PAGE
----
The jigsaw peppers are starting to turn colors, making this charming plant even more delightful.

It was a sleepy, hot day. I’m grateful that it wasn’t as hot here as it was in other places in the west where people I love are suffering from the extreme heat wave; and where people I don’t know are suffering from the extreme heat wave. I’m grateful for the illusion of stability and peace that I dwell in these days, savoring the beauty and ease of this moment, knowing that nothing lasts, everything changes, what I’m grateful for today may not exist tomorrow. Meditating on the certainty of impermanence, reflecting on the precious gifts of this life I fell into and created with every choice I made along the way, takes my breath away sometimes. But mostly, these days, it makes me grateful for every breath I take.


Little erosion…
Medium erosion…
Big erosion…

I’m grateful for erosion. Without it, we wouldn’t have canyons. Imagine that. None of the drama, beauty, adventure; no more of the unique habitats, microclimates, and endemic creatures of canyons… like the adorable canyon wren with its unmistakable song (be sure to click ‘Listen’ in the link). No Grand Canyon, no Black Canyon of the Gunnison (pictured above), none of the other fabulous canyons around the world. Not that I’m a huge fan, and not that it will be feasible for much longer, but no hydropower dams which admittedly provide electricity and irrigation water to a lot of humans… Besides forming landscapes, erosion can also benefit the planet by distributing nutrients…

I realize that I’m in over my head, because as I search the internets for benefits of erosion, I find a 10:1 ratio of articles about “why erosion is bad and benefits of erosion control”: Not many specifics about why it’s good. It depends on your point of view, I guess. For certain, erosion doesn’t play nice with human efforts to control the environment, and the more intensely we have tried to shape the planet to our will, the more we have decided that erosion is a problem to be reckoned with rather than accepting it as a natural force of evolution. So I’m gonna be grateful for it anyway, because of canyons.

A peppertastrophe today as a result of yesterday’s deluge, perhaps. The main trunk of the huge, healthy scorpion pepper broke! None of the peppers have entered their final ripening stage, and they won’t ripen off the plant until a certain trigger point is reached with the perfect combination of daylight and temperature. I’m grateful for equanimity and ingenuity. I was disappointed but shattered as I might have been a few years ago, and immediately set about trying to salvage what I could.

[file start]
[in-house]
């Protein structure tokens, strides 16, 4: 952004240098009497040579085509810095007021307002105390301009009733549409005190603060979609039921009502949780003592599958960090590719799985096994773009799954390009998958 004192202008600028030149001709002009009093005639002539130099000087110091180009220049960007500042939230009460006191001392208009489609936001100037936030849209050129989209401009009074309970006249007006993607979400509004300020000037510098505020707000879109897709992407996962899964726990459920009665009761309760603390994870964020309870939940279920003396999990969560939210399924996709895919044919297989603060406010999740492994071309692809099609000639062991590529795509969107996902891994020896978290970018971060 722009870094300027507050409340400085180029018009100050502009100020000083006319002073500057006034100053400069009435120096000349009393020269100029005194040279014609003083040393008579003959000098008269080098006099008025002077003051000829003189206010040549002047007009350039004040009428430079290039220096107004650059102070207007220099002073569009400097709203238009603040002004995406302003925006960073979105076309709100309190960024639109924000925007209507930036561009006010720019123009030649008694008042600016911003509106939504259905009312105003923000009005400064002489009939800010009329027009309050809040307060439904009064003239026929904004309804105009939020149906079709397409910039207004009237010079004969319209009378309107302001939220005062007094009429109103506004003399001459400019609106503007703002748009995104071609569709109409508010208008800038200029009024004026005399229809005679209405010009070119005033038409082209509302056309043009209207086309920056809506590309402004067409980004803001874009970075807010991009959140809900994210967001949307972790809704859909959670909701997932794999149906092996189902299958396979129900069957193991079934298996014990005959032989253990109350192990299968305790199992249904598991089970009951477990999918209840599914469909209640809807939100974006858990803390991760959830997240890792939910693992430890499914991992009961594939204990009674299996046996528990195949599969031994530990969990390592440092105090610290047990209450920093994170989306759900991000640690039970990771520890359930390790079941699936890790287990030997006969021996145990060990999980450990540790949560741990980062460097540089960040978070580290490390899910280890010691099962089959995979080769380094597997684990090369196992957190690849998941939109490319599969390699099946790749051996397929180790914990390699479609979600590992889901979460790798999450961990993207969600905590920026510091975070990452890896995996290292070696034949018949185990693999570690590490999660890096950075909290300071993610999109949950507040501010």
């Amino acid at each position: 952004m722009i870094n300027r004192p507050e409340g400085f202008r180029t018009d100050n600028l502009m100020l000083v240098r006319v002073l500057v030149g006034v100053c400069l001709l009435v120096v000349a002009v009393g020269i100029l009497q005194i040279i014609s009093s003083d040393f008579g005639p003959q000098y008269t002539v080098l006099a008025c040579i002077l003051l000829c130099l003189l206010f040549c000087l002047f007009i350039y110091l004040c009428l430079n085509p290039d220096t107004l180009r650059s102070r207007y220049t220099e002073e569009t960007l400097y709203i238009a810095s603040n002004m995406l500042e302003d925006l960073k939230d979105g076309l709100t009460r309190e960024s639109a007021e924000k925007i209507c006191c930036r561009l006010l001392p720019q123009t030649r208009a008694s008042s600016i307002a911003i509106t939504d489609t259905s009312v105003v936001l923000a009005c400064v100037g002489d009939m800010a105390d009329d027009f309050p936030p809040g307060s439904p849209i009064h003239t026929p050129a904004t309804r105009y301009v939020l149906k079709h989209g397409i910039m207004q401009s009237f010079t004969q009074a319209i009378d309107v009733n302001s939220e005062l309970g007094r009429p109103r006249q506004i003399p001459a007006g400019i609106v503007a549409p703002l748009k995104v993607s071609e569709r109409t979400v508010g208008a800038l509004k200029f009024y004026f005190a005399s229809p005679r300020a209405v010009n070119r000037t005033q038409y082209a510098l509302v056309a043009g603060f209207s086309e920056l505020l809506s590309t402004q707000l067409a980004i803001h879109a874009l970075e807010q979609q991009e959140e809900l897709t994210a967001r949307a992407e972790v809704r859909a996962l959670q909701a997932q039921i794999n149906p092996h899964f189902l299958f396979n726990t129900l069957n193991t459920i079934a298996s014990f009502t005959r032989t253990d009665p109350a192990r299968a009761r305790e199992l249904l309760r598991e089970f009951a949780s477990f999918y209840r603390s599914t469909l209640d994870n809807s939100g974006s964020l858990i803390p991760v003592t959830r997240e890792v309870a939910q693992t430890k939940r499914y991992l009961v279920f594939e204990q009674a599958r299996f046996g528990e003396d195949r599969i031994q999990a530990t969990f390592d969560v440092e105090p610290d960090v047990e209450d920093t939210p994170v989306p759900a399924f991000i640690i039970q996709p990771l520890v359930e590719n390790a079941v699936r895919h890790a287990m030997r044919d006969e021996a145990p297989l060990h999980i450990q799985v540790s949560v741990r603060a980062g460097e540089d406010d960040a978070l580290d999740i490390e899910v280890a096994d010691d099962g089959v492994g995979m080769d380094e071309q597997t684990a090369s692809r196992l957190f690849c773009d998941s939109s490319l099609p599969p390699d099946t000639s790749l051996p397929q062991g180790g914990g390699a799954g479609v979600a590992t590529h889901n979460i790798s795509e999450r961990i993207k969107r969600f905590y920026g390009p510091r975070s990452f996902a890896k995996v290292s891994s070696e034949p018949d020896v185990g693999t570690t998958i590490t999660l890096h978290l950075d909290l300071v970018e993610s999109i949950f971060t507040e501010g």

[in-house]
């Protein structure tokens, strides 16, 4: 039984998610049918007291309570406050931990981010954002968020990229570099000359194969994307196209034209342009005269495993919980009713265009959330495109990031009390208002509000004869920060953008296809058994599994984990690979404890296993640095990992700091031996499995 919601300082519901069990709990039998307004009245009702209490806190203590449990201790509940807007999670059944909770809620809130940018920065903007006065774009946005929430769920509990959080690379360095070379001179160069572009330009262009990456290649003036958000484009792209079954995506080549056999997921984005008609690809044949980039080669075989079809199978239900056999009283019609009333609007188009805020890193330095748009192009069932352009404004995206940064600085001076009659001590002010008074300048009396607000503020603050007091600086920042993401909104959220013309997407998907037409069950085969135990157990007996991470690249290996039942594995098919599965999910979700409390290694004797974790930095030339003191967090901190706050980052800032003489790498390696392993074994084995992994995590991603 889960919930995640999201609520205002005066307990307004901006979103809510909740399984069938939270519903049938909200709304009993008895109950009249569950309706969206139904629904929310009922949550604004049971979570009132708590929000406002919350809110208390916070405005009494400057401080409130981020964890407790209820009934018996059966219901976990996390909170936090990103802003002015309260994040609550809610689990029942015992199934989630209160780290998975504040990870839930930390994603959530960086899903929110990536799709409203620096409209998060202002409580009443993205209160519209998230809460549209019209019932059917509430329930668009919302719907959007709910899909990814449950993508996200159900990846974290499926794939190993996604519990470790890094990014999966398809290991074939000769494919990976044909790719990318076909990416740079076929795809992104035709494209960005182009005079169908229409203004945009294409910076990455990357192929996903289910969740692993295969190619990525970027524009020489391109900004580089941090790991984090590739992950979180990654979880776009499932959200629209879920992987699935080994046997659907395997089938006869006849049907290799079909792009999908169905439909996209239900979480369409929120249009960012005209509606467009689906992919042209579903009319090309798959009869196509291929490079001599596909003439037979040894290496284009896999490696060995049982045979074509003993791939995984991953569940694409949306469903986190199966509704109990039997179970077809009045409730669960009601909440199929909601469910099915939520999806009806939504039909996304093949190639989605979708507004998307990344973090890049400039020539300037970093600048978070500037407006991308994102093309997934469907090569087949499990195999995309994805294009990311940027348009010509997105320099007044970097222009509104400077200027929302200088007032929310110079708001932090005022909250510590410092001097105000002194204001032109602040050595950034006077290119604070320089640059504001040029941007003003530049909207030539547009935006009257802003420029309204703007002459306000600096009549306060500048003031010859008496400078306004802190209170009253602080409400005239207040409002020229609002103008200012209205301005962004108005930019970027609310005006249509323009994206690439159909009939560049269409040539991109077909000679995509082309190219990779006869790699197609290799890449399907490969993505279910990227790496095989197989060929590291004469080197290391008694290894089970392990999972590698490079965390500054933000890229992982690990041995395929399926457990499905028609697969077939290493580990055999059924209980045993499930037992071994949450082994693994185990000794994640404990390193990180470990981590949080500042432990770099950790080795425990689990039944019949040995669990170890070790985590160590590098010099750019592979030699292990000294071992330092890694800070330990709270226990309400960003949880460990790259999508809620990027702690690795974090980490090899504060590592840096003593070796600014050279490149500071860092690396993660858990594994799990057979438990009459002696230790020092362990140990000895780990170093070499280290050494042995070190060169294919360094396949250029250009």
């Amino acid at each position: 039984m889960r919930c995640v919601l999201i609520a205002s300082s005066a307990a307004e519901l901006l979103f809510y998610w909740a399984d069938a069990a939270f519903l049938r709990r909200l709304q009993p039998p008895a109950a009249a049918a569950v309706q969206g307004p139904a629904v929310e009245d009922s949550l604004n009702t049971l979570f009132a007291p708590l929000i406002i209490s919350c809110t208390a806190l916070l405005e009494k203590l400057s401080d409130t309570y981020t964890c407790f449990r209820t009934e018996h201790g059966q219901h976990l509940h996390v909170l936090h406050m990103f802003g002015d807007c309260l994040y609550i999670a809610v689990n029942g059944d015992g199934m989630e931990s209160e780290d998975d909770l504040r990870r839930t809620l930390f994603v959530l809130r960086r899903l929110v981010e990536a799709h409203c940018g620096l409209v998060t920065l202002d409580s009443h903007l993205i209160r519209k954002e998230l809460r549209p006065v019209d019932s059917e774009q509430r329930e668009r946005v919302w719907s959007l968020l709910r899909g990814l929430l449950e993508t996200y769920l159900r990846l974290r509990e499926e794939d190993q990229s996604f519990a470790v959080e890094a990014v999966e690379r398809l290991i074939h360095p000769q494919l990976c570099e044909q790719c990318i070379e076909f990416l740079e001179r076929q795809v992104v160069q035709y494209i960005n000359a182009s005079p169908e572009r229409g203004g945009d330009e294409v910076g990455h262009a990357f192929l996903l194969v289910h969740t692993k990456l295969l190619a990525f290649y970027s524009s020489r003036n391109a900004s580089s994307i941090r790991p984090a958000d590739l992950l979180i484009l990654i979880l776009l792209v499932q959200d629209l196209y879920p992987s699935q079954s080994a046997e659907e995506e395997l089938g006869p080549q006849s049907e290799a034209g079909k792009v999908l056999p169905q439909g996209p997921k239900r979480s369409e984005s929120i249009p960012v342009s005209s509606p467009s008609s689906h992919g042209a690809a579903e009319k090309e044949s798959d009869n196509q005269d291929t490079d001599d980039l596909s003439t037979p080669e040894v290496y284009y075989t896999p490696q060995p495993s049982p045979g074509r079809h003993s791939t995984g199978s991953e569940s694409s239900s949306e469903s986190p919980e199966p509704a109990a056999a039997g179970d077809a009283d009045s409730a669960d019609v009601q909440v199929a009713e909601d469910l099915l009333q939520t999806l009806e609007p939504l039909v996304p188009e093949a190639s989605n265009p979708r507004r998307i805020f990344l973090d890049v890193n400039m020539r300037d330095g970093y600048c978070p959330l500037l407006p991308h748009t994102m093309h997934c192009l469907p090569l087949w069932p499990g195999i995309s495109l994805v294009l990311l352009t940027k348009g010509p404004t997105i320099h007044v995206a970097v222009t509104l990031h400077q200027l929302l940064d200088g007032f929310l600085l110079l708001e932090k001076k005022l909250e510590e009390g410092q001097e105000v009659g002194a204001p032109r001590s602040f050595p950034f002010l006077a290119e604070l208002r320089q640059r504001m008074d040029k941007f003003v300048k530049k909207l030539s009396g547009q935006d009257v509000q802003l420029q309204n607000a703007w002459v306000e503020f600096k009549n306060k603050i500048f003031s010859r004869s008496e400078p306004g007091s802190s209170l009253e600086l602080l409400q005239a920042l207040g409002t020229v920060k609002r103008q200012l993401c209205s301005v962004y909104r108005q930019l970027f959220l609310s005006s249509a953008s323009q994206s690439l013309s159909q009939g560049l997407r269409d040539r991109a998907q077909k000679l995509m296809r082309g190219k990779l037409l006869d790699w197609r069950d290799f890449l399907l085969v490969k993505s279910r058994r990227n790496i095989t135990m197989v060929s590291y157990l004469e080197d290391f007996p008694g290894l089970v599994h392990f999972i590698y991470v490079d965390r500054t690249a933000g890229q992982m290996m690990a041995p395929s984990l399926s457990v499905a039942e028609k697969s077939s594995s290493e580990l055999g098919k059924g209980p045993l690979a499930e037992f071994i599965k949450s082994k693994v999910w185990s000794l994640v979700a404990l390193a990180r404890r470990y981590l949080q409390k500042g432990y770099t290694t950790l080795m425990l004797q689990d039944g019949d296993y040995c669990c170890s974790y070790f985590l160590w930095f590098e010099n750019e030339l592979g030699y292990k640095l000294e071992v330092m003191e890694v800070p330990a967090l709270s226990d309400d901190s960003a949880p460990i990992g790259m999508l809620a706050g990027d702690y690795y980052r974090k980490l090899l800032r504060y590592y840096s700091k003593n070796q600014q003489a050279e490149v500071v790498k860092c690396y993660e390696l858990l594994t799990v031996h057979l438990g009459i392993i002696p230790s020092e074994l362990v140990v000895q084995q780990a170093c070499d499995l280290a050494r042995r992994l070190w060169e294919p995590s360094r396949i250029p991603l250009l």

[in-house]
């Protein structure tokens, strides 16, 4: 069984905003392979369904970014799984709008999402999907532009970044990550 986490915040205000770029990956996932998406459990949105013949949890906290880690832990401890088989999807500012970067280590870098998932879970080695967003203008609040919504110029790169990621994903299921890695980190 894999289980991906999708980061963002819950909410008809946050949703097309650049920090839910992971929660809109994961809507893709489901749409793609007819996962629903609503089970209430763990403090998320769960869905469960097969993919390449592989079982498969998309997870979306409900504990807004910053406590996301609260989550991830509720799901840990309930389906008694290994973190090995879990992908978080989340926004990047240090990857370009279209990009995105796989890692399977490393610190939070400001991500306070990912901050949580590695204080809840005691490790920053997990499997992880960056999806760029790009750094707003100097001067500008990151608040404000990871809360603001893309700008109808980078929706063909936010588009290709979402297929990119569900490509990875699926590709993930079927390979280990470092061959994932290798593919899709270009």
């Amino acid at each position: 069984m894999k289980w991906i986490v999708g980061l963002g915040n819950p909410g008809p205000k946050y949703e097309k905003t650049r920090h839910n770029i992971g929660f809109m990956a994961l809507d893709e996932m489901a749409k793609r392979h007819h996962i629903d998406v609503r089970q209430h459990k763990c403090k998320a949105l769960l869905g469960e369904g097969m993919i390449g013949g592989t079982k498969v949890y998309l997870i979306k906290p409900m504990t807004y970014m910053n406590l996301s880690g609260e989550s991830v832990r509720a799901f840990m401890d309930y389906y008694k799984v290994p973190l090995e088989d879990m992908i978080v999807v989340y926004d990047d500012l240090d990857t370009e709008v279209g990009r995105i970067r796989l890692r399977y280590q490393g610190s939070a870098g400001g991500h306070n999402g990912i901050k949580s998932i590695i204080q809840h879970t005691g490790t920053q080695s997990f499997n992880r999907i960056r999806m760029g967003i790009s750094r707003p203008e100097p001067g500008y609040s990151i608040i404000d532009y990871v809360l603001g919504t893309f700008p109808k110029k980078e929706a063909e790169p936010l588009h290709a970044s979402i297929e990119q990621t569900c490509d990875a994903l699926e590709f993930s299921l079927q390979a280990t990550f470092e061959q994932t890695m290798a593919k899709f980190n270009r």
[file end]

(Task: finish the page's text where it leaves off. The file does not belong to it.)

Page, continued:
After a few efforts to stabilize the plant in water I was grateful to find the perfect rock to hold it in a bowl. I’ll figure out something more stable and permanent tomorrow if it doesn’t drop dead, and try to limp it along hydroponically for a few more weeks until the peppers start to turn yellow.
And in kitchen successes, yesterday’s dilly beans above, and today’s bread and butter pickles below. I’m grateful for another precious day alive in this beautiful world.


Grateful for garden goulash for lunch. I gathered all the scraps from pickling dilly beans and freezing spiralized zucchini this morning, tossed them in a pan with bacon grease and a chopped tomato, and cooked up veggies for Wren’s food for a few days plus a lunch wrap for me. So simple, so delicious! And making the most of food scraps.
A good dollop of the veggies on top of cheese, avocado, and mayonnaise, on a tomato tortilla rolled up for lunch.

I am grateful for the deluge that blessed us this afternoon in the valley, on the mesa. It poured for a good forty minutes, nourishing the drought-stricken land. Both patios were underwater and pathways were streams. I’m not the only one who stopped what I was doing (reading) and gawked at the downpour. I’m grateful to live among people who appreciate this gift from the storm gods; to know that my friends and neighbors also paused in their everyday lives to marvel at the glory of this rain.

It wasn’t quite a Hundred Year Flood like they got in Moab last weekend, a desert town a few hours west of here; nor was it like the five Thousand-Year Floods that have occurred in the US this past month. And maybe this particular rainstorm wasn’t a direct effect of climate chaos like the record-breaking floods in Dallas, Kentucky, St. Louis, Illinois, and Death Valley since July 26. Maybe our storm was just an extra heavy monsoon rain, but it was definitely unusual for this area in recent years, and most welcome. I’m grateful it didn’t last much longer, because it actually could have overflowed the patio into the front door. As it was, and rarely happens, wind and rain came from the east for part of the storm, melting adobe down the living room window. I’m grateful that all the other sides of my house got stuccoed years ago. I’m grateful I had the presence of mind this time to go outside and squeegee the window while it was still wet, so tomorrow I’ll only have a few streaks to wash off instead of a curtain of dried grit.

After the storm I wandered around the yard assessing erosion, and hunting for Biko. I was kind of worried he might have gotten caught in a puddle and drowned. As cold as it got so suddenly, he might not have been able to move if he’d been tucked in somewhere water was flowing, which happened to be most of the yarden. There are half a dozen places he tucks in for the night this time of year; he could have been anywhere else, too. I started my search in the dog pen where he hides in the dogloo or the dog house when he senses rough weather coming. But the ferocity of this storm caught us all off guard. I circled the yard checking his other hidey-holes, and found him under the lavender-cotton by the top gate.